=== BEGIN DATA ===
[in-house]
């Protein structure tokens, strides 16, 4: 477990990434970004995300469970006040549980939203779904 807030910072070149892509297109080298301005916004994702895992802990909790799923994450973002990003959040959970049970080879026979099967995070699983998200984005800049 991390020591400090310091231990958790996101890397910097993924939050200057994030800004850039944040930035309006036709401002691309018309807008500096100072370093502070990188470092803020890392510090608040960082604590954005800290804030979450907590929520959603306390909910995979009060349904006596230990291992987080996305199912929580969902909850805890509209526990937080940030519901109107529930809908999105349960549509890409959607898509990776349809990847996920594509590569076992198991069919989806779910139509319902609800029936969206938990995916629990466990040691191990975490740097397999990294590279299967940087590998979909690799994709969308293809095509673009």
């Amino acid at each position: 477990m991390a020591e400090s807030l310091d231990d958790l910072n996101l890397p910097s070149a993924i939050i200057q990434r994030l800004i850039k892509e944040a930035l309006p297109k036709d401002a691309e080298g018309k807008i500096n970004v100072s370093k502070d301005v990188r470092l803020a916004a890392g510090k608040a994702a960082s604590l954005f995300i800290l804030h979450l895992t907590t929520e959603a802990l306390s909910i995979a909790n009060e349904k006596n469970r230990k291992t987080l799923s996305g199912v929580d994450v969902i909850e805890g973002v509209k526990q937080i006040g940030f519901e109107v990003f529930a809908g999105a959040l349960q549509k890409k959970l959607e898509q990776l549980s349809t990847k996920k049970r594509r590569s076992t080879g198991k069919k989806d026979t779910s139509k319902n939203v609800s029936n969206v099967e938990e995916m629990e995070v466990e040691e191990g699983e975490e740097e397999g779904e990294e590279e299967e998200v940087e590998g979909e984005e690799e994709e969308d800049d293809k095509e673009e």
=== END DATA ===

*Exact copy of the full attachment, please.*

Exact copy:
[in-house]
């Protein structure tokens, strides 16, 4: 477990990434970004995300469970006040549980939203779904 807030910072070149892509297109080298301005916004994702895992802990909790799923994450973002990003959040959970049970080879026979099967995070699983998200984005800049 991390020591400090310091231990958790996101890397910097993924939050200057994030800004850039944040930035309006036709401002691309018309807008500096100072370093502070990188470092803020890392510090608040960082604590954005800290804030979450907590929520959603306390909910995979009060349904006596230990291992987080996305199912929580969902909850805890509209526990937080940030519901109107529930809908999105349960549509890409959607898509990776349809990847996920594509590569076992198991069919989806779910139509319902609800029936969206938990995916629990466990040691191990975490740097397999990294590279299967940087590998979909690799994709969308293809095509673009």
């Amino acid at each position: 477990m991390a020591e400090s807030l310091d231990d958790l910072n996101l890397p910097s070149a993924i939050i200057q990434r994030l800004i850039k892509e944040a930035l309006p297109k036709d401002a691309e080298g018309k807008i500096n970004v100072s370093k502070d301005v990188r470092l803020a916004a890392g510090k608040a994702a960082s604590l954005f995300i800290l804030h979450l895992t907590t929520e959603a802990l306390s909910i995979a909790n009060e349904k006596n469970r230990k291992t987080l799923s996305g199912v929580d994450v969902i909850e805890g973002v509209k526990q937080i006040g940030f519901e109107v990003f529930a809908g999105a959040l349960q549509k890409k959970l959607e898509q990776l549980s349809t990847k996920k049970r594509r590569s076992t080879g198991k069919k989806d026979t779910s139509k319902n939203v609800s029936n969206v099967e938990e995916m629990e995070v466990e040691e191990g699983e975490e740097e397999g779904e990294e590279e299967e998200v940087e590998g979909e984005e690799e994709e969308d800049d293809k095509e673009e």